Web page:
Calculating a proton's spin used to be an easy college assignment. In fact, Carl Gagliardi remembers answering that question when he was a physics graduate student in the 1970s. But the real answer turned out not to be simple at all. Even Gagliardi's "right" response was disproven by experiments a few years later that turned the field upside-down.
Protons are one of the three particles that make up atoms, the building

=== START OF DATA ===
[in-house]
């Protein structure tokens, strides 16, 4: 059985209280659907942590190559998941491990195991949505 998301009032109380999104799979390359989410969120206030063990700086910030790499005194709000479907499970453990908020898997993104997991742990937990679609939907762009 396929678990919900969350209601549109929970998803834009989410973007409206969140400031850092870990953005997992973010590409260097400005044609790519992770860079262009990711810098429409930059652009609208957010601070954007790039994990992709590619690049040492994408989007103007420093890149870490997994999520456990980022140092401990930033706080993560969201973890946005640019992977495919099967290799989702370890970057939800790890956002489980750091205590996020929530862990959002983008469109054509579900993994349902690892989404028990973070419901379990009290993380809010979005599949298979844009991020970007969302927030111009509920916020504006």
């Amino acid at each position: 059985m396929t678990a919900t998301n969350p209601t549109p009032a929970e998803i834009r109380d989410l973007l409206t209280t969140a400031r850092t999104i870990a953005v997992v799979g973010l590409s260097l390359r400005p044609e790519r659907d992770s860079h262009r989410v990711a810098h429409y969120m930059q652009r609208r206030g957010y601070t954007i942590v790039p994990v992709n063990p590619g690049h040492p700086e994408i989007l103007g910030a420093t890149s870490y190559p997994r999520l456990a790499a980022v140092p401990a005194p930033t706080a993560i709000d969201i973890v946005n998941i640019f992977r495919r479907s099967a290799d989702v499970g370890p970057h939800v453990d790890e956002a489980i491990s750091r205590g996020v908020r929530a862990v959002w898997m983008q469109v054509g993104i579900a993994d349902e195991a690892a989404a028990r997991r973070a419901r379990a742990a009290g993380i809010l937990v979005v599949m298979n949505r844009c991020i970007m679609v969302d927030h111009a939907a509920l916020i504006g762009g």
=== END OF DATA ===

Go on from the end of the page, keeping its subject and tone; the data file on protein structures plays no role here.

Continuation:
blocks of the universe. A proton's spin is one of its most basic
properties. Because protons are in part made up of quarks, scientists
presumed the proton spins were just the sum of the quark spins.
But studies in the 1980s showed that reality is far more complex. Since then, Gagliardi and other researchers have used the unique DOE Office of Science User Facilities at Thomas Jefferson National Accelerator Facility (Jefferson Lab) and Brookhaven National Laboratory to explore this fundamental phenomenon.
Investigating a Force of Nature...